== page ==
- the attorney’s fees for a Chapter 13 case can be included in the monthly plan payments to the court.
Chapter 13 Bankruptcy Pros
- It is possible to keep all or many of your assets that would not be protected in a Chapter 7 case, if you can afford the Chapter 13 plan payments.
- The time-frame in which you have to repay your debts is extended (usually 3 to 5 years).
- The interest rates on debts can be eliminated (usually unsecured debts), or significantly reduced (automobile loans).
- Any debts that are not discharged in during a Chapter 7 can usually be reduced by filing for a Chapter 13 bankruptcy by virtue of the plan payments.
- If your debt required a co-signer, that co-signer is not going to be held liable to collector’s attempts as long as the repayment plan is to be paid in full.
- The lender of your home loan cannot foreclose on your home, so long as you meet all the requirements for the Chapter 13 and your case is good standing.
- The lender of your automobile loan cannot repossess your car, so long as you meet all the requirements for the Chapter 13 and your case is good standing.
- Generally, there is no limit on the amount of time you can file a Chapter 13 bankruptcy after receiving a prior discharge.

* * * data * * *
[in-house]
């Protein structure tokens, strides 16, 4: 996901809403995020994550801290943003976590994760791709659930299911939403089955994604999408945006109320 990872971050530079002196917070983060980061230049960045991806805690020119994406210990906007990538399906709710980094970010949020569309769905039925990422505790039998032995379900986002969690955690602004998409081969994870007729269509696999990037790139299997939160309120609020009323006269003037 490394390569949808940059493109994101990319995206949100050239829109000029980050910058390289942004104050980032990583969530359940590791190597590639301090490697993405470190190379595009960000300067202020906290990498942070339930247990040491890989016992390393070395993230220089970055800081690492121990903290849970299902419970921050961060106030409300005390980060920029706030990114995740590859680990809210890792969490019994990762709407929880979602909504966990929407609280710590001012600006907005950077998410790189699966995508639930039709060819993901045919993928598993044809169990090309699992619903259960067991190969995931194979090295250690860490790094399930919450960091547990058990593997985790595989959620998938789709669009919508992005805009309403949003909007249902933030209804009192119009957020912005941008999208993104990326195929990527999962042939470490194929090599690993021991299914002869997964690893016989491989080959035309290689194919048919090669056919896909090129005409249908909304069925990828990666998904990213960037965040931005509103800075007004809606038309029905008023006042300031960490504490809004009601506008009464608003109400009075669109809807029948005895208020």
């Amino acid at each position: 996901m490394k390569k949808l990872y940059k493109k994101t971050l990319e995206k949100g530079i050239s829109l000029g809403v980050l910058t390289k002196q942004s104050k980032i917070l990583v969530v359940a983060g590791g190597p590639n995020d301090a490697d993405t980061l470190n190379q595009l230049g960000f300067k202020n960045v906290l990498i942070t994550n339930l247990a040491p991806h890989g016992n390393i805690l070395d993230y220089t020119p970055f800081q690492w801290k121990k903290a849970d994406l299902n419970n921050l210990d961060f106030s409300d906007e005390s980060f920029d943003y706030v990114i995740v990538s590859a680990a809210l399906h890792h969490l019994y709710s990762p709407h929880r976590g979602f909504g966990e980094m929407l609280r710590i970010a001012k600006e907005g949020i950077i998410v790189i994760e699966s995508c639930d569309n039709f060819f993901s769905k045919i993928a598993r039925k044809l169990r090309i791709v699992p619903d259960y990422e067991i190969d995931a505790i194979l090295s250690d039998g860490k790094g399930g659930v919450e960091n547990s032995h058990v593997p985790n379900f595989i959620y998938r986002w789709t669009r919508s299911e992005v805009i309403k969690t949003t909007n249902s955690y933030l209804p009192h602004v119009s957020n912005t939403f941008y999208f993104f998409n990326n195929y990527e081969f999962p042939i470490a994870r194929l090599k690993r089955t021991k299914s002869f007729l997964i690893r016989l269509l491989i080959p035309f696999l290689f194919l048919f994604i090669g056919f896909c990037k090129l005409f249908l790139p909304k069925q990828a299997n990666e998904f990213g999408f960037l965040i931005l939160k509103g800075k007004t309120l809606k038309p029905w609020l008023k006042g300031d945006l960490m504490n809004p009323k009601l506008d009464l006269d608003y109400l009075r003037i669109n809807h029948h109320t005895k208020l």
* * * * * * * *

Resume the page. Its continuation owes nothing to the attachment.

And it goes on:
- Certain kinds of debts can be discharged in a Chapter 13 bankruptcy case that cannot be discharged in a Chapter 7 case.
Chapter 13 Bankruptcy Cons
- You have to pay all or a portion of your debts out of your own income, starting with the date of filing for bankruptcy for a period of three (3) to five (5) years.
- Some debts may still be left over after the bankruptcy, you will still be held liable for them.
- Filing for a Chapter 13 bankruptcy can be more costly due to it being a bit more complex.
- The repayment plan can go on for three (3) to five (5) years, having an impact on your voluntary use of your income.
- As of April 1, 2019, As of April 1, 2019, if your secured debts (mortgages, secured judgments and liens) add up to more than $1,257,850, or if your unsecured debts add up to more than $419,275, a Chapter 13 will not be available for you to file. These amounts are routinely adjusted every three (3) years.
- Generally a debtor(s) can file a Chapter 13 case, let it get discharged, and generally file again later if needed to get the protection of a bankruptcy stay. However, if this is done too often, the court can order the filer(s) to not file another case again for a certain period of time. In addition, a recent third (3rd) filing following a dismissal of a previous case does not offer the protecting of the bankruptcy stay.
Retaining an Experienced Georgia Bankruptcy Attorney
This article lays out a general summary of a Chapter 7 versus a Chapter 13 bankruptcy. When filing a case, you should explore this topic in detail with an experienced bankruptcy attorney that has filed hundreds of case in your jurisdiction. If you would like to speak with an experienced bankruptcy attorney, call us at 770-609-1247. We offer free consultations for qualifying cases. Contact >